Motion correction is an important step in the functional magnetic resonance imaging (fMRI) analysis pipeline. While many studies simply exclude subjects who are estimated to have moved beyond an arbitrary threshold, there exists no objective method for determining an appropriate threshold. Furthermore, any criterion based only upon motion estimation ignores the potential for proper realignment. The method proposed here uses unsupervised learning (specifically k-means clustering) on features derived from the mean square derivative (MSD) of the signal before and after realignment to identify problem data. These classifications are refined through analysis of correlation between subject activation maps and the mean activation map, as well as the relationship between tasking and motion as measured through regression of the canonical hemodynamic response functions to fit both estimated motion parameters and MSD. The MSD is further used to identify specific scans containing residual motion, data which is suppressed by adding nuisance regressors to the general linear model; this statistical suppression is performed for identified problem subjects, but has potential for use over all subjects. For problem subjects, our results show increased hemodynamic activity more consistent with group results; that is, the addition of nuisance regressors resulted in a doubling of the correlation between the activation map for the problem subjects and the activation map for all subjects. The proposed method should be useful in helping fMRI researchers make more efficient use of their data by reducing the need to exclude entire subjects from studies and thus collect new data to replace excluded subjects.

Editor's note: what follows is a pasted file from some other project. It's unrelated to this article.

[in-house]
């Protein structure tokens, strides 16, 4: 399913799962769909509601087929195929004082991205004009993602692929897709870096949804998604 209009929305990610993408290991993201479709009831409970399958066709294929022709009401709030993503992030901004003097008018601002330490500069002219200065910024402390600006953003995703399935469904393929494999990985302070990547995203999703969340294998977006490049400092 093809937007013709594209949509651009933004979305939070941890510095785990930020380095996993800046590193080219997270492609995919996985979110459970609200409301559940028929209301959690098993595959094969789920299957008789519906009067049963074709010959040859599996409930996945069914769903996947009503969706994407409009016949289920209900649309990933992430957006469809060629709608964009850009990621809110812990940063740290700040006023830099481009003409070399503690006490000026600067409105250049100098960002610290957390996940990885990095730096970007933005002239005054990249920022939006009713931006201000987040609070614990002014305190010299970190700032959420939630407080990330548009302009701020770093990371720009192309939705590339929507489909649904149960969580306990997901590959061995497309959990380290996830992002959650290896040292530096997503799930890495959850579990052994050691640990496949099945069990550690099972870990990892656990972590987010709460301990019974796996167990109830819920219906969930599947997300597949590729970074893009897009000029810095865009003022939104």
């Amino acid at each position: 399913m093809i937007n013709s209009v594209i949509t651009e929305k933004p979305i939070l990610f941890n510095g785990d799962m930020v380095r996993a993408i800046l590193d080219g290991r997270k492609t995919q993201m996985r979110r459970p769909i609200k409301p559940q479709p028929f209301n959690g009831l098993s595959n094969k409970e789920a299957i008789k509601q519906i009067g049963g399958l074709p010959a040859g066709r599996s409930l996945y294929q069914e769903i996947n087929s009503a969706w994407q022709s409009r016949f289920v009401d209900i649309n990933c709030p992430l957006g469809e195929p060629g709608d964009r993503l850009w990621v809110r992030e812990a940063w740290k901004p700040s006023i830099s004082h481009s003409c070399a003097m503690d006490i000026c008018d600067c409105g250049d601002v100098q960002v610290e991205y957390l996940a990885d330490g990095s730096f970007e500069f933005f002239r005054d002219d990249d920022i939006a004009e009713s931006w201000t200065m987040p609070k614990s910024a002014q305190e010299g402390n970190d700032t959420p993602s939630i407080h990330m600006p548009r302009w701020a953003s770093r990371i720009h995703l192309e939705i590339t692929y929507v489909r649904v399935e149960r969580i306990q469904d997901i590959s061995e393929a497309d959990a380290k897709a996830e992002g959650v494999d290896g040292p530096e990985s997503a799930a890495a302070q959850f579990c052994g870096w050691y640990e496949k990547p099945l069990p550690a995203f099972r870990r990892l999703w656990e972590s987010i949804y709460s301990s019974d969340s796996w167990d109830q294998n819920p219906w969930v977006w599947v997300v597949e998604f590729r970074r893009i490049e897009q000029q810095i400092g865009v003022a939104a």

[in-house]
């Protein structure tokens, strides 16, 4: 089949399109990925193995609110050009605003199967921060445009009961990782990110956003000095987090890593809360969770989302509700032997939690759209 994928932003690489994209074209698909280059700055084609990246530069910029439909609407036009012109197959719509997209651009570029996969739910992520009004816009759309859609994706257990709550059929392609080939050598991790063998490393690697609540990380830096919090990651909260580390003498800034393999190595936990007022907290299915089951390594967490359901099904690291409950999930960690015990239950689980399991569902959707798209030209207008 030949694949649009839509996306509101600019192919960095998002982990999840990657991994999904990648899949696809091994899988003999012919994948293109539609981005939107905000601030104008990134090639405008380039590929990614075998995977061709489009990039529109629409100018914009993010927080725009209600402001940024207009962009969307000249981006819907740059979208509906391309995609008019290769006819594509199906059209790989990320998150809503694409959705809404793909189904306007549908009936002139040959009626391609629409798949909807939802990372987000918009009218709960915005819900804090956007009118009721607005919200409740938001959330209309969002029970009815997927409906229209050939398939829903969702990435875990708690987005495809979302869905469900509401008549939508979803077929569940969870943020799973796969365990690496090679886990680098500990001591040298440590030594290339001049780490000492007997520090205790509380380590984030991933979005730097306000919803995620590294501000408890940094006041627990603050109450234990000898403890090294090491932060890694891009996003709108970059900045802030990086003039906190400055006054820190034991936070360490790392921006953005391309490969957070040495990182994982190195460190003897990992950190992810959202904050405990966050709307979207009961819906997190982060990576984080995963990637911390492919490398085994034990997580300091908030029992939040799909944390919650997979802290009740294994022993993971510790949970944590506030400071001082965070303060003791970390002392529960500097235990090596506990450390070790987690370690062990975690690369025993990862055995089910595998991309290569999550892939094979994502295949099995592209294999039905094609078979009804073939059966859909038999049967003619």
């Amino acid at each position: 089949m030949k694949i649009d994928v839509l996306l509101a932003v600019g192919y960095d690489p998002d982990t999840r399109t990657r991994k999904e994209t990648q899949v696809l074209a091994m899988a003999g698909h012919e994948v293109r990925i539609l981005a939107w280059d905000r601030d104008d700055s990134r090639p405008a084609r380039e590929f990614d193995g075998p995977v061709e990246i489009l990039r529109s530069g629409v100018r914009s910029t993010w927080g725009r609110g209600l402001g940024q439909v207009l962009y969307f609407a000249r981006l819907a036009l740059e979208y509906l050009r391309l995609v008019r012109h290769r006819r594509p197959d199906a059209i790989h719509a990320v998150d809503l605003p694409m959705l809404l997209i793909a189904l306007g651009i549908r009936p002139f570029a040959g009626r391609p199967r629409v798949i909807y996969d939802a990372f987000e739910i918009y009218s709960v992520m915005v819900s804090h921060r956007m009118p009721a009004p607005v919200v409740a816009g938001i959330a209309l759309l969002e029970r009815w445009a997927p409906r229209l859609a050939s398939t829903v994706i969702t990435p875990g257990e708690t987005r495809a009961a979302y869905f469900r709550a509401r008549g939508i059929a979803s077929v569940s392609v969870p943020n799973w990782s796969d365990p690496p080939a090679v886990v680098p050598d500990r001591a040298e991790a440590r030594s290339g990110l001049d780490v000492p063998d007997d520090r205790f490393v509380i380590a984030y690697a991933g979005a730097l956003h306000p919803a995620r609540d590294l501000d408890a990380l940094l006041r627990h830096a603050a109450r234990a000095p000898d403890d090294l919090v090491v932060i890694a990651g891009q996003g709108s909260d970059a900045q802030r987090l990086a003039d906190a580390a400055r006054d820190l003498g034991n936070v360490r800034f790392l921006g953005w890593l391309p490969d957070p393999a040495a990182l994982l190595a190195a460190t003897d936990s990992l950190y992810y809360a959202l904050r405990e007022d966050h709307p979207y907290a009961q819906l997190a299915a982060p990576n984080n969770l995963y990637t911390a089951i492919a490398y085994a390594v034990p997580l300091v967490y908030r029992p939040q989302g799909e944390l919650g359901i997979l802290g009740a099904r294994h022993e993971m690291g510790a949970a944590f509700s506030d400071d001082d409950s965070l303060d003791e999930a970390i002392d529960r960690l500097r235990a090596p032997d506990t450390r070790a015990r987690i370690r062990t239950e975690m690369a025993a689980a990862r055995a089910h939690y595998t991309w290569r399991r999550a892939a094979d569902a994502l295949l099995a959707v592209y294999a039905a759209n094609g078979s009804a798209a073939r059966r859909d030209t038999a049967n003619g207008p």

- Functional magnetic resonance imaging
- Motion correction
- Motion detection
- Quality control
ASJC Scopus subject areas
- Biomedical Engineering
- Radiology Nuclear Medicine and imaging